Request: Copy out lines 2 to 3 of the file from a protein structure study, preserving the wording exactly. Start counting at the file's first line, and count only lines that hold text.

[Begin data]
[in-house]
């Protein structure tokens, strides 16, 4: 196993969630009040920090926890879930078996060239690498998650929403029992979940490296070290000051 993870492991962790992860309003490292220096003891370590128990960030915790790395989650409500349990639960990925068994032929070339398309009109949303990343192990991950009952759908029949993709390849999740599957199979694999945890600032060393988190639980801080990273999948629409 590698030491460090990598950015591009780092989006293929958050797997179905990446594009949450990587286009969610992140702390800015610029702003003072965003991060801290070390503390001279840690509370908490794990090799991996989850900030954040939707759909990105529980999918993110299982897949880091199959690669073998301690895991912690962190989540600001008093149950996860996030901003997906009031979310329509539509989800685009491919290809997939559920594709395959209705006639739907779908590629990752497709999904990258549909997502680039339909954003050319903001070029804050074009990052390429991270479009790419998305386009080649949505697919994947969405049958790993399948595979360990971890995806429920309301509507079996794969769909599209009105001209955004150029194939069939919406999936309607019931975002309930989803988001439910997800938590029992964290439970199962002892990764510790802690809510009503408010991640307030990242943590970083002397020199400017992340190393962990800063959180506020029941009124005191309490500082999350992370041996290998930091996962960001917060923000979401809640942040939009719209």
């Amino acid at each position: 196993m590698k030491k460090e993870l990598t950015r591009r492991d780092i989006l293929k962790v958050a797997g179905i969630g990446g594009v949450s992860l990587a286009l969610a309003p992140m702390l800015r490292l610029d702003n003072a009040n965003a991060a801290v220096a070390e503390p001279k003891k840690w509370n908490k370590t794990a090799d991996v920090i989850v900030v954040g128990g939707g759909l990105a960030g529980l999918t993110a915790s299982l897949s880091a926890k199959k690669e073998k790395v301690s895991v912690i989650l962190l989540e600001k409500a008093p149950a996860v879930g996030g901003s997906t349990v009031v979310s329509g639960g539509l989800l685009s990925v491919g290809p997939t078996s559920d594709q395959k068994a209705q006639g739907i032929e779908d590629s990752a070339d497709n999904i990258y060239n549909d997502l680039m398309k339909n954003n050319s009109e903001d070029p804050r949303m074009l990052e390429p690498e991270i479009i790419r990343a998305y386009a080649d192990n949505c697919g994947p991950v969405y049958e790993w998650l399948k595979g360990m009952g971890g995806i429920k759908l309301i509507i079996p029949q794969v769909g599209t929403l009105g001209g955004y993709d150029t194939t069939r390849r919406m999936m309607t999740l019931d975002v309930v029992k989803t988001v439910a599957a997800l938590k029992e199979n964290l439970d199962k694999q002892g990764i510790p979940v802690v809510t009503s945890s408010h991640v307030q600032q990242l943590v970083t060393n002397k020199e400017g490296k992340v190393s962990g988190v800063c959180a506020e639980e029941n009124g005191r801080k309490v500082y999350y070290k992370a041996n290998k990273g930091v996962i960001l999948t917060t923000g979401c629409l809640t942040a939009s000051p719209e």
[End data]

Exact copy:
């Protein structure tokens, strides 16, 4: 196993969630009040920090926890879930078996060239690498998650929403029992979940490296070290000051 993870492991962790992860309003490292220096003891370590128990960030915790790395989650409500349990639960990925068994032929070339398309009109949303990343192990991950009952759908029949993709390849999740599957199979694999945890600032060393988190639980801080990273999948629409 590698030491460090990598950015591009780092989006293929958050797997179905990446594009949450990587286009969610992140702390800015610029702003003072965003991060801290070390503390001279840690509370908490794990090799991996989850900030954040939707759909990105529980999918993110299982897949880091199959690669073998301690895991912690962190989540600001008093149950996860996030901003997906009031979310329509539509989800685009491919290809997939559920594709395959209705006639739907779908590629990752497709999904990258549909997502680039339909954003050319903001070029804050074009990052390429991270479009790419998305386009080649949505697919994947969405049958790993399948595979360990971890995806429920309301509507079996794969769909599209009105001209955004150029194939069939919406999936309607019931975002309930989803988001439910997800938590029992964290439970199962002892990764510790802690809510009503408010991640307030990242943590970083002397020199400017992340190393962990800063959180506020029941009124005191309490500082999350992370041996290998930091996962960001917060923000979401809640942040939009719209």
């Amino acid at each position: 196993m590698k030491k460090e993870l990598t950015r591009r492991d780092i989006l293929k962790v958050a797997g179905i969630g990446g594009v949450s992860l990587a286009l969610a309003p992140m702390l800015r490292l610029d702003n003072a009040n965003a991060a801290v220096a070390e503390p001279k003891k840690w509370n908490k370590t794990a090799d991996v920090i989850v900030v954040g128990g939707g759909l990105a960030g529980l999918t993110a915790s299982l897949s880091a926890k199959k690669e073998k790395v301690s895991v912690i989650l962190l989540e600001k409500a008093p149950a996860v879930g996030g901003s997906t349990v009031v979310s329509g639960g539509l989800l685009s990925v491919g290809p997939t078996s559920d594709q395959k068994a209705q006639g739907i032929e779908d590629s990752a070339d497709n999904i990258y060239n549909d997502l680039m398309k339909n954003n050319s009109e903001d070029p804050r949303m074009l990052e390429p690498e991270i479009i790419r990343a998305y386009a080649d192990n949505c697919g994947p991950v969405y049958e790993w998650l399948k595979g360990m009952g971890g995806i429920k759908l309301i509507i079996p029949q794969v769909g599209t929403l009105g001209g955004y993709d150029t194939t069939r390849r919406m999936m309607t999740l019931d975002v309930v029992k989803t988001v439910a599957a997800l938590k029992e199979n964290l439970d199962k694999q002892g990764i510790p979940v802690v809510t009503s945890s408010h991640v307030q600032q990242l943590v970083t060393n002397k020199e400017g490296k992340v190393s962990g988190v800063c959180a506020e639980e029941n009124g005191r801080k309490v500082y999350y070290k992370a041996n290998k990273g930091v996962i960001l999948t917060t923000g979401c629409l809640t942040a939009s000051p719209e």